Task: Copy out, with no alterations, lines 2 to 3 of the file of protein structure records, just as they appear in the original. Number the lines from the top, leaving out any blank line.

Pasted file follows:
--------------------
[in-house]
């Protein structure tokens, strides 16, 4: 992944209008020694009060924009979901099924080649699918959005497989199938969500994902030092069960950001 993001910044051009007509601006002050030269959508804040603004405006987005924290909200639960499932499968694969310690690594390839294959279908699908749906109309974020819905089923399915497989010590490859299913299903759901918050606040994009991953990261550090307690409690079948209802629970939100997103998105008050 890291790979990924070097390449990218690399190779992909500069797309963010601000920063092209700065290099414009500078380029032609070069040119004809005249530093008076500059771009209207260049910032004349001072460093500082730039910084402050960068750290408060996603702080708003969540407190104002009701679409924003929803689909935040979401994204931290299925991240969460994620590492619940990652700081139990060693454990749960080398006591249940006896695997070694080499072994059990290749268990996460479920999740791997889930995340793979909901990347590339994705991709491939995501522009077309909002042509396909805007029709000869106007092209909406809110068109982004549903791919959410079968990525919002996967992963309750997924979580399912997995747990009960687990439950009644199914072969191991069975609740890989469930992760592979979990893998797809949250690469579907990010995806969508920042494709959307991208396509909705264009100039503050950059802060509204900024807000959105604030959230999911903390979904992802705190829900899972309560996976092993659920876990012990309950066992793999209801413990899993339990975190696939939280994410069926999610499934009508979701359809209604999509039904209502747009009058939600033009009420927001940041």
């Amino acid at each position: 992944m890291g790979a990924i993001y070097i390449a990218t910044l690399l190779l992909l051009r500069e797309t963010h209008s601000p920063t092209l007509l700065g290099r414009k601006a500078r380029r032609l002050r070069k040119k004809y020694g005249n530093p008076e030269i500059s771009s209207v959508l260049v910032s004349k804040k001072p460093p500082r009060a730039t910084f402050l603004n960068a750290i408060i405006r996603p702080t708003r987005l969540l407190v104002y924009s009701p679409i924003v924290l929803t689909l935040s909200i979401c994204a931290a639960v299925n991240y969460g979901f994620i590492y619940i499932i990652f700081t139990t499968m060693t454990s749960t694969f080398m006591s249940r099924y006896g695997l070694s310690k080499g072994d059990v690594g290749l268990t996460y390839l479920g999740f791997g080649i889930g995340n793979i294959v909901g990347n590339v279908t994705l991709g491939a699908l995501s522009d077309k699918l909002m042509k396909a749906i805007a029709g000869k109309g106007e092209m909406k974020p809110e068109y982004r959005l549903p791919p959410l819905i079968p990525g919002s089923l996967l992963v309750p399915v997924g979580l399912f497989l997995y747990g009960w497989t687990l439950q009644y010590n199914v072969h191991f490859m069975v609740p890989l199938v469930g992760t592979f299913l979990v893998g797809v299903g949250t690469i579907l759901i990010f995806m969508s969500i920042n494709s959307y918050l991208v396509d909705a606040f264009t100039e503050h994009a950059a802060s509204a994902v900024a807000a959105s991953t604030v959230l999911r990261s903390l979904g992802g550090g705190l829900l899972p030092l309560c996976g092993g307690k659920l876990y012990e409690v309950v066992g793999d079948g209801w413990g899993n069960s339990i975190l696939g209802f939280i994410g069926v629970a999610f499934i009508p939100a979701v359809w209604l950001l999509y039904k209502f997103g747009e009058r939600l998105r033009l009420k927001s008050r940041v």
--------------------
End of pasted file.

């Protein structure tokens, strides 16, 4: 992944209008020694009060924009979901099924080649699918959005497989199938969500994902030092069960950001 993001910044051009007509601006002050030269959508804040603004405006987005924290909200639960499932499968694969310690690594390839294959279908699908749906109309974020819905089923399915497989010590490859299913299903759901918050606040994009991953990261550090307690409690079948209802629970939100997103998105008050 890291790979990924070097390449990218690399190779992909500069797309963010601000920063092209700065290099414009500078380029032609070069040119004809005249530093008076500059771009209207260049910032004349001072460093500082730039910084402050960068750290408060996603702080708003969540407190104002009701679409924003929803689909935040979401994204931290299925991240969460994620590492619940990652700081139990060693454990749960080398006591249940006896695997070694080499072994059990290749268990996460479920999740791997889930995340793979909901990347590339994705991709491939995501522009077309909002042509396909805007029709000869106007092209909406809110068109982004549903791919959410079968990525919002996967992963309750997924979580399912997995747990009960687990439950009644199914072969191991069975609740890989469930992760592979979990893998797809949250690469579907990010995806969508920042494709959307991208396509909705264009100039503050950059802060509204900024807000959105604030959230999911903390979904992802705190829900899972309560996976092993659920876990012990309950066992793999209801413990899993339990975190696939939280994410069926999610499934009508979701359809209604999509039904209502747009009058939600033009009420927001940041």
């Amino acid at each position: 992944m890291g790979a990924i993001y070097i390449a990218t910044l690399l190779l992909l051009r500069e797309t963010h209008s601000p920063t092209l007509l700065g290099r414009k601006a500078r380029r032609l002050r070069k040119k004809y020694g005249n530093p008076e030269i500059s771009s209207v959508l260049v910032s004349k804040k001072p460093p500082r009060a730039t910084f402050l603004n960068a750290i408060i405006r996603p702080t708003r987005l969540l407190v104002y924009s009701p679409i924003v924290l929803t689909l935040s909200i979401c994204a931290a639960v299925n991240y969460g979901f994620i590492y619940i499932i990652f700081t139990t499968m060693t454990s749960t694969f080398m006591s249940r099924y006896g695997l070694s310690k080499g072994d059990v690594g290749l268990t996460y390839l479920g999740f791997g080649i889930g995340n793979i294959v909901g990347n590339v279908t994705l991709g491939a699908l995501s522009d077309k699918l909002m042509k396909a749906i805007a029709g000869k109309g106007e092209m909406k974020p809110e068109y982004r959005l549903p791919p959410l819905i079968p990525g919002s089923l996967l992963v309750p399915v997924g979580l399912f497989l997995y747990g009960w497989t687990l439950q009644y010590n199914v072969h191991f490859m069975v609740p890989l199938v469930g992760t592979f299913l979990v893998g797809v299903g949250t690469i579907l759901i990010f995806m969508s969500i920042n494709s959307y918050l991208v396509d909705a606040f264009t100039e503050h994009a950059a802060s509204a994902v900024a807000a959105s991953t604030v959230l999911r990261s903390l979904g992802g550090g705190l829900l899972p030092l309560c996976g092993g307690k659920l876990y012990e409690v309950v066992g793999d079948g209801w413990g899993n069960s339990i975190l696939g209802f939280i994410g069926v629970a999610f499934i009508p939100a979701v359809w209604l950001l999509y039904k209502f997103g747009e009058r939600l998105r033009l009420k927001s008050r940041v």